Microsoft released five security bulletins on Tuesday as part of its monthly update cycle, warning of vulnerabilities that put computers running Windows at risk of attack.
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The flaws affect desktop as well as server installations of multiple Windows versions. However, none are rated "critical," Microsoft's highest severity rating.
They are all listed as "important", which means they require a user action to spread a worm, but could still expose user data or threaten system resources.
A set of vulnerabilities in the Windows word processing application WordPad affects many Windows releases, including Windows XP Service Pack 2 (SP2) and Windows Server 2003.
An attacker could exploit the flaws to gain complete control of the systems, Microsoft warned. The WordPad flaws lie in conversion components of the application.
To exploit the vulnerabilities, an attacker would have to lure a victim to a specially crafted web page or send an attachment in an e-mail.
Microsoft deems the WordPad issue "important" on systems running Windows NT 4.0, Windows 2000 and Windows XP with Service Pack 1. Those running Windows XP SP2 or Windows Server 2003 are at lesser risk and an installation of Microsoft Word mitigates the risk.
A security vulnerability in HyperTerminal affects the same Windows releases. A buffer overrun flaw in the Windows communications application could allow an attacker to take over a victim's system if the victim opened a malicious HyperTerminal file.
The HyperTerminal issue is "important" for systems running Windows NT 4.0, Windows 2000 and Windows XP. HyperTerminal is not installed by default on Windows Server 2003. Microsoft rates the issue "moderate" for that operating system.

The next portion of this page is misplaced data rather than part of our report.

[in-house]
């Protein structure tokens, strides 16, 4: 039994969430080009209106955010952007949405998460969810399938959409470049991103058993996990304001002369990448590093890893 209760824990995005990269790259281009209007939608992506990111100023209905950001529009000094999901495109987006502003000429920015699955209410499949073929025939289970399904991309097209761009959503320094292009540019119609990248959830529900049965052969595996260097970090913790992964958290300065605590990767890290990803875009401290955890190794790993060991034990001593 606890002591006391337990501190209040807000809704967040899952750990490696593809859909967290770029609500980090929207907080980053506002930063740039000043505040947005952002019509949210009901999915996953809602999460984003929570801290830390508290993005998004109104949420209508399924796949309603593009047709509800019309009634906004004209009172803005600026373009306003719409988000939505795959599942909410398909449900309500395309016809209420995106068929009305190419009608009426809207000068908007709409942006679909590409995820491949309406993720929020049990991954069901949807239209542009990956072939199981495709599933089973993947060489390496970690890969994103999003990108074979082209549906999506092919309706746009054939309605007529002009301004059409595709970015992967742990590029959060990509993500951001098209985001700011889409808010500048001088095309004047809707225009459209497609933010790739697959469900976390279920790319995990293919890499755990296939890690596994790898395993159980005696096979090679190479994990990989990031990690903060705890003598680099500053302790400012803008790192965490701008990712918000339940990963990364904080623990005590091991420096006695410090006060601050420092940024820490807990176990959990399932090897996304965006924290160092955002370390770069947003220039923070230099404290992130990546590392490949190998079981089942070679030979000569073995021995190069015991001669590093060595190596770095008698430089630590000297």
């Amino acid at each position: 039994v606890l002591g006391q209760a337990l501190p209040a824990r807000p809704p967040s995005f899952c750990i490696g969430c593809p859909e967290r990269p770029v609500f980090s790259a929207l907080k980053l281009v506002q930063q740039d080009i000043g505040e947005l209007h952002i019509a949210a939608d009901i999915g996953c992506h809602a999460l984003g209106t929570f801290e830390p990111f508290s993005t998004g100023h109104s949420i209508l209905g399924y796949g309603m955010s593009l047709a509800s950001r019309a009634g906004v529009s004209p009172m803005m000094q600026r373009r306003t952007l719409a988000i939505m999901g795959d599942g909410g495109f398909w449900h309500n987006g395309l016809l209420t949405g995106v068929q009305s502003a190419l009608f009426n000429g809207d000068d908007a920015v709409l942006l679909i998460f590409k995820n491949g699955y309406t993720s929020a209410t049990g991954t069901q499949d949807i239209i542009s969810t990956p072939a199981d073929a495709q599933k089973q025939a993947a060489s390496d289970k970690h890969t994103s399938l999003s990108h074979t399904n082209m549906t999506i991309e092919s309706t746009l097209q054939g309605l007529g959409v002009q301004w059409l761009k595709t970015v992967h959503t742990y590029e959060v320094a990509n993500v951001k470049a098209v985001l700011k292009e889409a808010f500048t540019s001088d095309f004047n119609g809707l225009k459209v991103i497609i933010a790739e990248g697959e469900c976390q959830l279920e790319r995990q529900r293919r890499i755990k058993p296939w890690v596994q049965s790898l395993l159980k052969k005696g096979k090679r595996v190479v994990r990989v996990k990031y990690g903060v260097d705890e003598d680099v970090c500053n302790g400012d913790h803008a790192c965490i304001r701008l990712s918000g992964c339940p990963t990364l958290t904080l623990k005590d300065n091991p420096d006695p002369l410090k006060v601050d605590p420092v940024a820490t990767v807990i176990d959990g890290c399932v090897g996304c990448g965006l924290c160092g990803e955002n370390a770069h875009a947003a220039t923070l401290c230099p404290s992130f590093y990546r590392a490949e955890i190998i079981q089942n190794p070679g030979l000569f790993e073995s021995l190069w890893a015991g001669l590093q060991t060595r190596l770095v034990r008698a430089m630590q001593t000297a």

Two flaws in the operating system's DHCP server service are Limited to Windows NT Server 4.0. One could allow an attacker to launch a denial of service attack, disabling the DHCP service. The other could allow remote code execution.
Flaws in the Windows Internet Name Service (WINS) affect Windows NT Server 4.0, Windows 2000 Server and Windows Server 2003. An attacker could gain control of a system running the software by constructing a malicious network packet.
WINS is a network infrastructure component. It provides a distributed database for registering and querying dynamic computer name-to-IP address mapping in a routed network. Details of a WINS flaw were first published last month on the BugTraq mailing list by security company Immunity.
Finally, Microsoft warned of security flaws in the Windows kernel and the Windows Local Security Authority Subsystem Service (LSASS). Both are privilege escalation vulnerabilities, which could allow an attacker who has already logged on to a system to escalate his privileges and get full access, Microsoft said.
The kernel and LSASS issues affect Windows NT Server 4.0, Windows 2000, Windows XP and Windows Server 2003, Microsoft said in bulletin MS04-044.
The next "patch Tuesday" will the second Tuesday of January.
Joris Evers writes for IDG News Service